If your interests in gaming are a bit more modern, you can achieve the same results with some of the best Android games too.
Streaming machine for hotel rooms
My biggest gripe with even the fanciest hotel chain is the terrible entertainment selection on offer. On occasion, I’ve carried an Amazon Fire TV stick with me. I keep one set up with all my preferred services, ready to be connected to hotel Wi-Fi. However, captive portals and bandwidth restrictions can often dampen the experience. Additionally, it means carrying an extra charger, cables, and remotes. Sometimes hotel TVs don’t even have a spare power port available nearby.
Dex makes the Galaxy S23 Ultra a streaming box in my pocket.
My solution is straightforward. I’ve switched to using DeX on my Samsung phones to beam over whatever content I want to a hotel television. I usually carry a spare USB-C to HDMI cable in my tech kit, and that’s all it takes. From Netflix to Emby or Plex or even local media stored on my phone, I no longer need to depend on the hotel’s entertainment selection. Better still, I can bypass poor Wi-Fi to stream all my favorite content over 5G. I’ve also used the feature to quickly browse through photos I’d shot that day on a big screen.
Office on the go
Beaming up entertainment is one thing, but DeX mode works remarkably well for productivity tasks as well. Samsung’s deep collaboration with Microsoft means that the phones ship with Office apps pre-installed. As long as you work on a single document, the Microsoft Office suite easily scales up to a large 4K display and includes most of the functionality you need to edit documents, work on spreadsheets with reasonably complex formulas, and even make presentations.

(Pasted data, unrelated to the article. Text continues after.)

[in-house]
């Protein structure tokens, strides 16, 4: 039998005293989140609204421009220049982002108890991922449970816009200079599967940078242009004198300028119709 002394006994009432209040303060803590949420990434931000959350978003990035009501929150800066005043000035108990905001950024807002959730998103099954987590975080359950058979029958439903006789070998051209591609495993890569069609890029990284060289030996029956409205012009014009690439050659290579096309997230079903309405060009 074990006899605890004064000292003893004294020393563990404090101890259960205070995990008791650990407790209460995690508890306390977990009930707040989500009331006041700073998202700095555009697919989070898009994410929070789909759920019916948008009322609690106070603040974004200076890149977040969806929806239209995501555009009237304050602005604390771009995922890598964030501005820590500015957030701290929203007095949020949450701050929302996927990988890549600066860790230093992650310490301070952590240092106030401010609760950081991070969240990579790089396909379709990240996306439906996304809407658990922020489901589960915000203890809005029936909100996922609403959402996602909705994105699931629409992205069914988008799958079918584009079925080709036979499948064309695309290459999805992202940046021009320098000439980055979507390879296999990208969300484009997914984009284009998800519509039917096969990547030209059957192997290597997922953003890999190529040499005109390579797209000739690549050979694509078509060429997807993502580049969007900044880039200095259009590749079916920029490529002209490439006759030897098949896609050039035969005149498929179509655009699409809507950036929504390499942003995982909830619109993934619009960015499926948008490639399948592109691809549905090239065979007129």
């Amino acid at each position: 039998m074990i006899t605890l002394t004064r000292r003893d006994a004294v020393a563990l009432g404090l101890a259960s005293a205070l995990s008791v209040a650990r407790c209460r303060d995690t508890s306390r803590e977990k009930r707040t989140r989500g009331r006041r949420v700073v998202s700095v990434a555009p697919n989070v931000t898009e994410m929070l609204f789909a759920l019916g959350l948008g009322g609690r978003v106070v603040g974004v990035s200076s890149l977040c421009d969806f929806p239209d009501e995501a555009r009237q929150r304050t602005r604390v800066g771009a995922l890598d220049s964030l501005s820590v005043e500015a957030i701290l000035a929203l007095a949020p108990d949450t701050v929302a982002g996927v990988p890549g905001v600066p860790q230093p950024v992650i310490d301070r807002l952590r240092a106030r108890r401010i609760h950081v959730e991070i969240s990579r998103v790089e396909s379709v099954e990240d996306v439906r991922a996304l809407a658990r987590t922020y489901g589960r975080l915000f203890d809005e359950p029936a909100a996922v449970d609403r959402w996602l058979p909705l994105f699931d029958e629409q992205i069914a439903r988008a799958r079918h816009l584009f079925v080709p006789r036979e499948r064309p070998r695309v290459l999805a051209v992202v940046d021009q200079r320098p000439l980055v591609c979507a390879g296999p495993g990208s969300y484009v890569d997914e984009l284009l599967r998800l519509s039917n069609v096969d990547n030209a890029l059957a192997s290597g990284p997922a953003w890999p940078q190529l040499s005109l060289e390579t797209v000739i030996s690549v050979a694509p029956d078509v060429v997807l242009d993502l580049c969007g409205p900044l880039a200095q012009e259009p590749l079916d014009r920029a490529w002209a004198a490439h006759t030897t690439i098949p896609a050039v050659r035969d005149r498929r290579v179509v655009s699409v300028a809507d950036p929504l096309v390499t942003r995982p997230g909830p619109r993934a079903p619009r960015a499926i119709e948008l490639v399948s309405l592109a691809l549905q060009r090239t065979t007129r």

Opening multiple documents can be a hassle, but web apps make it a breeze.
However, you need workarounds to work on multiple documents simultaneously. I find it convenient to pull up Office 365 in the browser for this. It’s easy enough to open three or four documents simultaneously to review and edit information. On occasion, I’ll have the Slack app open as well, and oodles of RAM makes it easy enough to get work done. While I’m an Office 365 subscriber, the same can be accomplished via Google Docs.
My monitor is a 43-inch Samsung Frame TV that lets me wirelessly run DeX mode. This is particularly useful as it lets me review documents or PDFs from my phone on my large screen. A quick toggle of my mouse and keyboard’s shortcut keys pairs them up with my phone, making the Galaxy S23 Ultra a completely wireless computing solution.
Productivity and remote desktop use
Some of you might be wondering if Samsung DeX can replace a laptop. Great as it is, DeX isn’t a drop-in replacement for every use case. Sometimes I need a full-blown desktop PC or need to control my remote server. I log in to my computer using Parsec or a similar remote desktop utility. Blown up to full size, it gives me full-speed access to my home computer right from the palm of my hand and near-native access to my servers. Of course, it is possible to accomplish the same thing directly on the phone’s screen, but the DeX experience makes it better.